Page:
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"In 2018, over a third of the world’s consumers experienced debit or credit card fraud,” says Justin Hansen, security architect at Venafi.





"In 2018, over a third of the world’s consumers experienced debit or credit card fraud,” says Justin Hansen, security architect at Venafi.
Financial fraud cost UK consumers £732m in 2017, with authorised push payments (APP) costing an additional £236m. UK Finance  figures report that 58% of fraud involves payment cards, opposed to 16% for online banking and 1% for cheques. “In 2018, over a third of the world’s consumers experienced debit or credit card fraud,” says Justin Hansen, security architect at Venafi. “This may have a serious impact on credit assessments, as organizations are forced into a hard choice of either excluding customers that appear risky – potentially through no fault of their own – or relaxing their assessment criteria and opening themselves up to additional risk.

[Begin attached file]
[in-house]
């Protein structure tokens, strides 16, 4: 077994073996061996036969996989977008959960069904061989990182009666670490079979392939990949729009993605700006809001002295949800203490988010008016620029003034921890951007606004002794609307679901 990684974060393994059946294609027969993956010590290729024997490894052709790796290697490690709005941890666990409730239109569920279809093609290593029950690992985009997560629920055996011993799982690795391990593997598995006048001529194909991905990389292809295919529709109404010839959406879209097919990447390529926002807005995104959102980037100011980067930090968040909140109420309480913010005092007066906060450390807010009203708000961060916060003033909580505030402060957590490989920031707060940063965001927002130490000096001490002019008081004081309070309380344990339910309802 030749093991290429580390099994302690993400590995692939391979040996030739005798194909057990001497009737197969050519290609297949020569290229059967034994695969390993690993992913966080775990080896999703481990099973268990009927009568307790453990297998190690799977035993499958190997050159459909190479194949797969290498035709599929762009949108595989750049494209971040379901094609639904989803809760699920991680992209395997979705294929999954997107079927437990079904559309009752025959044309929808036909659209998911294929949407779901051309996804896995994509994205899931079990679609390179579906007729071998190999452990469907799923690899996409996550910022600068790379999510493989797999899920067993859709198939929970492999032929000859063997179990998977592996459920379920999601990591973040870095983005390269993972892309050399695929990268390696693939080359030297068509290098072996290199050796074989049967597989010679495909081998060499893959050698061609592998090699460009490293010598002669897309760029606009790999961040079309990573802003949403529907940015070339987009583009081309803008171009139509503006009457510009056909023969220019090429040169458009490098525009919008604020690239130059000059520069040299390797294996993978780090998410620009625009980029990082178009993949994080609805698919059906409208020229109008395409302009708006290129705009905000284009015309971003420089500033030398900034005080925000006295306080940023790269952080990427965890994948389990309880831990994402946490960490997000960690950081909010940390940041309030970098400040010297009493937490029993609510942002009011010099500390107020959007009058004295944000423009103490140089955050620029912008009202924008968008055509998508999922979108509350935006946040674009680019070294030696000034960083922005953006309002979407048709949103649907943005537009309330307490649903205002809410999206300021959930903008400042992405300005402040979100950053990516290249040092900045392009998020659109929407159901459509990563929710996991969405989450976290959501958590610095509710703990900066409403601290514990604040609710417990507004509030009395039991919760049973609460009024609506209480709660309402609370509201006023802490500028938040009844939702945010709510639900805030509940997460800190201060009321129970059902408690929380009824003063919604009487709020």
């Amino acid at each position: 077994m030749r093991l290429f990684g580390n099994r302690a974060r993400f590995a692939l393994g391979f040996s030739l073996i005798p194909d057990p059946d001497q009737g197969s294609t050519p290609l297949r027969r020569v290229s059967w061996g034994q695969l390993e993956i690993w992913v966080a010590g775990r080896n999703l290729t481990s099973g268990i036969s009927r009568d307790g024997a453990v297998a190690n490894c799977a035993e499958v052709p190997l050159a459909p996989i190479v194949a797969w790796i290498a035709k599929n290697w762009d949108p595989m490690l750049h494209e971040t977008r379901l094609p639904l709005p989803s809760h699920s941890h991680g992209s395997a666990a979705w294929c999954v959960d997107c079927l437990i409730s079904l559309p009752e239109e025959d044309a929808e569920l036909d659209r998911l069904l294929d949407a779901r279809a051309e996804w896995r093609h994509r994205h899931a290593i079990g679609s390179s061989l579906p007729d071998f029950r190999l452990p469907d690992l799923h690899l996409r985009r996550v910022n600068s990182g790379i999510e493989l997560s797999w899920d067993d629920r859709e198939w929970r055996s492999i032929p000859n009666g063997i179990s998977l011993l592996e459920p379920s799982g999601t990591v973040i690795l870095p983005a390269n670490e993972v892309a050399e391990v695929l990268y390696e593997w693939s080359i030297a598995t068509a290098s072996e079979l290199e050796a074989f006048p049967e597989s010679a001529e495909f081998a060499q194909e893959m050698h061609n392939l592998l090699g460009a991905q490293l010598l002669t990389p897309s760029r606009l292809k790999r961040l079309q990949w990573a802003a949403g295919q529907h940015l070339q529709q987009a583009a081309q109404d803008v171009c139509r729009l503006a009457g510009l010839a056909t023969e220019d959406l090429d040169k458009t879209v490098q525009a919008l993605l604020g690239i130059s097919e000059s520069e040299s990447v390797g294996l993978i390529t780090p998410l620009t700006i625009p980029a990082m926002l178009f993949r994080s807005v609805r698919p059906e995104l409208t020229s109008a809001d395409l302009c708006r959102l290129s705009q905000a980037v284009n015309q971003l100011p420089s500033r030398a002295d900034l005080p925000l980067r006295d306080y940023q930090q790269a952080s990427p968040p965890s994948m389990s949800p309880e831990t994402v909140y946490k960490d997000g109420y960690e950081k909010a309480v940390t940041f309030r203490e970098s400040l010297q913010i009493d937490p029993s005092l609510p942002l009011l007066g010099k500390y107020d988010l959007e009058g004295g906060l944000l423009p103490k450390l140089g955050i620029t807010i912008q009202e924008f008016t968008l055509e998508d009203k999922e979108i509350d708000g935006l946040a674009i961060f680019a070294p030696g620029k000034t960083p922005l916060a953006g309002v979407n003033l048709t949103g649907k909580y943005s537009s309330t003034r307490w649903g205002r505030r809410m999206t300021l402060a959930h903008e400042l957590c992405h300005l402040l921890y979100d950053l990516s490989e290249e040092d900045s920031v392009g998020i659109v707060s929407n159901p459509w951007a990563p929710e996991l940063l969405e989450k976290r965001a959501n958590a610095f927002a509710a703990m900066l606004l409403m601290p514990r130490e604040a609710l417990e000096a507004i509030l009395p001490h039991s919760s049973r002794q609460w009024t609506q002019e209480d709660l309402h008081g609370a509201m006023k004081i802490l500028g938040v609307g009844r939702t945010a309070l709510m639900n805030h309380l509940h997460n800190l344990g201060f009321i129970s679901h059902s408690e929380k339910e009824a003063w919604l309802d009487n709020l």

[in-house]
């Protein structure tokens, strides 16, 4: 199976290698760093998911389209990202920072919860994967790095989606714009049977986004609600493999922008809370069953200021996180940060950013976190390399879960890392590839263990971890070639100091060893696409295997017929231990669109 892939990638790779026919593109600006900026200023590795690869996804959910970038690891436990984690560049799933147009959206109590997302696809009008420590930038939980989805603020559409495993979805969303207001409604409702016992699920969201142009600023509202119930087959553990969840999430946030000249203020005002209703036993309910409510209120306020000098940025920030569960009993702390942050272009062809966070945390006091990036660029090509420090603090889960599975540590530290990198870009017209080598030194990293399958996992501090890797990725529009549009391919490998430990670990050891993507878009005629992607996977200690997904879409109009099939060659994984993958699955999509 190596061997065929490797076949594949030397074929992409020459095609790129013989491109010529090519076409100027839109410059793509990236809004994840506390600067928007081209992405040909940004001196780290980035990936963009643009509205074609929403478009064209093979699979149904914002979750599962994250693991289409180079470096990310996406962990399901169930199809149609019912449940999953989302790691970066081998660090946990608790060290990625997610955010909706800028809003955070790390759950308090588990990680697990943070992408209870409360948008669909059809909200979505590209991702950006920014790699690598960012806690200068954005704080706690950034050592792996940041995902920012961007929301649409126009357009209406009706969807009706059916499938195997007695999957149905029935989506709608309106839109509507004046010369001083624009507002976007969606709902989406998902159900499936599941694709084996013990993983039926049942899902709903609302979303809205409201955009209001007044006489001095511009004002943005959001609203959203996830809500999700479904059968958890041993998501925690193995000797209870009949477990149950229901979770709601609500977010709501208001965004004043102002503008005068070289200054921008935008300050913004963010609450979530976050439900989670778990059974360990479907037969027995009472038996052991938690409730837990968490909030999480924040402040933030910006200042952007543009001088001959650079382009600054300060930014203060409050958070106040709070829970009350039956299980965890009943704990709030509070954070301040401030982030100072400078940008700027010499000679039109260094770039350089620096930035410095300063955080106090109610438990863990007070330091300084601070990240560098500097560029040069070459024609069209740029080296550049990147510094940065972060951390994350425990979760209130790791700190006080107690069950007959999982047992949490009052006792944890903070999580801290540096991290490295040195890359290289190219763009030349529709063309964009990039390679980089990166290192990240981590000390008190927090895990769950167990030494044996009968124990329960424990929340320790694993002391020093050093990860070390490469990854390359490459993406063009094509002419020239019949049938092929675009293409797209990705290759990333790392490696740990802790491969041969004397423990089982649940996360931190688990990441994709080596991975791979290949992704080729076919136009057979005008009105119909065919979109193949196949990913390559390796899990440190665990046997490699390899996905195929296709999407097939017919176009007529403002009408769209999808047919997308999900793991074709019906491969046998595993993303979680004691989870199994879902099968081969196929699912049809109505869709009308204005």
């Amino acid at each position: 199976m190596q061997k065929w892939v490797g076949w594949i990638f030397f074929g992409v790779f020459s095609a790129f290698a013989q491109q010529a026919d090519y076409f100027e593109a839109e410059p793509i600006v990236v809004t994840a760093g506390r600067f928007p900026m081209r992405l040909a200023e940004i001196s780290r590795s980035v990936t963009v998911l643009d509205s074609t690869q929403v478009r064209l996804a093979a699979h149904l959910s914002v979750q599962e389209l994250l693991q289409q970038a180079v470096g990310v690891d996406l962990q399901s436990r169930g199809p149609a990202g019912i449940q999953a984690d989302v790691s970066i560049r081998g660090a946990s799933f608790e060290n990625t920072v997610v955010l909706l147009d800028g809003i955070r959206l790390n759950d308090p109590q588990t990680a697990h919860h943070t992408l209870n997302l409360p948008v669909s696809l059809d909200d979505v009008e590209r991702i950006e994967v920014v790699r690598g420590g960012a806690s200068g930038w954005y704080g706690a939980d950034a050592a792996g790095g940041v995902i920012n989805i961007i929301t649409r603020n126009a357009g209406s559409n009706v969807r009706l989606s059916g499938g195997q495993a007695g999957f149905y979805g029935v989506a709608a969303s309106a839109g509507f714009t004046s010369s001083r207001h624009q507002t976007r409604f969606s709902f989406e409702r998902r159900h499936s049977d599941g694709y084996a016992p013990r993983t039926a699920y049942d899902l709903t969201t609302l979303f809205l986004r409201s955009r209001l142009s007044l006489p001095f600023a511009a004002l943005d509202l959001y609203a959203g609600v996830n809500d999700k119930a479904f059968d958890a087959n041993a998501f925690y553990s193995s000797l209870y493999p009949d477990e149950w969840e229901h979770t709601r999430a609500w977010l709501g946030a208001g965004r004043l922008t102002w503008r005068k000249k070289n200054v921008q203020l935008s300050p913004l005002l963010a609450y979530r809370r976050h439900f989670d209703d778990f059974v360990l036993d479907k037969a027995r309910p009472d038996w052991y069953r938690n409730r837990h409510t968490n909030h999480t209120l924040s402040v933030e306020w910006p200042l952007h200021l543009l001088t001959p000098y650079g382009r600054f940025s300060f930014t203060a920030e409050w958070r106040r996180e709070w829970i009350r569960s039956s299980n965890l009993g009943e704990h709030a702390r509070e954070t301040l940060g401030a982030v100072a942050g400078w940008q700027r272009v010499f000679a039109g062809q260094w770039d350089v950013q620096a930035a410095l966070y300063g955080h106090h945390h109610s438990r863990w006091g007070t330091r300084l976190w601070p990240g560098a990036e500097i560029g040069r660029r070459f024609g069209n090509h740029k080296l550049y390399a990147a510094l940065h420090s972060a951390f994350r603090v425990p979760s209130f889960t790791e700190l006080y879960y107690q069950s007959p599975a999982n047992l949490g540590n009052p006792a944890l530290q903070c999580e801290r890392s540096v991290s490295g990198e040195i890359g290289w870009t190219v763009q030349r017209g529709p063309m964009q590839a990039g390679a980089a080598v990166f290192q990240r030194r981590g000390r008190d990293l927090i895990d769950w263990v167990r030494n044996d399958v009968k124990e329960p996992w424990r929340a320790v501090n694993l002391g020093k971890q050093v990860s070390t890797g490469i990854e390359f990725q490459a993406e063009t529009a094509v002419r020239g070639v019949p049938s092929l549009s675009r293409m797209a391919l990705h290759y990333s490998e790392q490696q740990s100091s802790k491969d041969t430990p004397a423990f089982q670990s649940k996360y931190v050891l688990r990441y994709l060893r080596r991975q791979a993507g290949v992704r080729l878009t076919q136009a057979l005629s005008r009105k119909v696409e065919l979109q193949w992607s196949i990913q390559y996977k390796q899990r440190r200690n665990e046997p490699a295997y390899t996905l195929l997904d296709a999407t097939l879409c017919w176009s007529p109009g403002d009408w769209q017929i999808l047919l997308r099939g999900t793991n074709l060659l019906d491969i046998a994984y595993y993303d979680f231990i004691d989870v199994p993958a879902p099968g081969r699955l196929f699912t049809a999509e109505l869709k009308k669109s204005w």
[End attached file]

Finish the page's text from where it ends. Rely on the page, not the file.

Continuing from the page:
“The US has already seen the impact of this, as no-fee consumer credit freezes were introduced in 2018 as part of a roll-back of the Dodd-Frank Act. Unfortunately, most organizations are focusing on the impact of human identity theft, while ignoring the consequences of weak machine identity protection.”

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The cashless society from an ethical point of view









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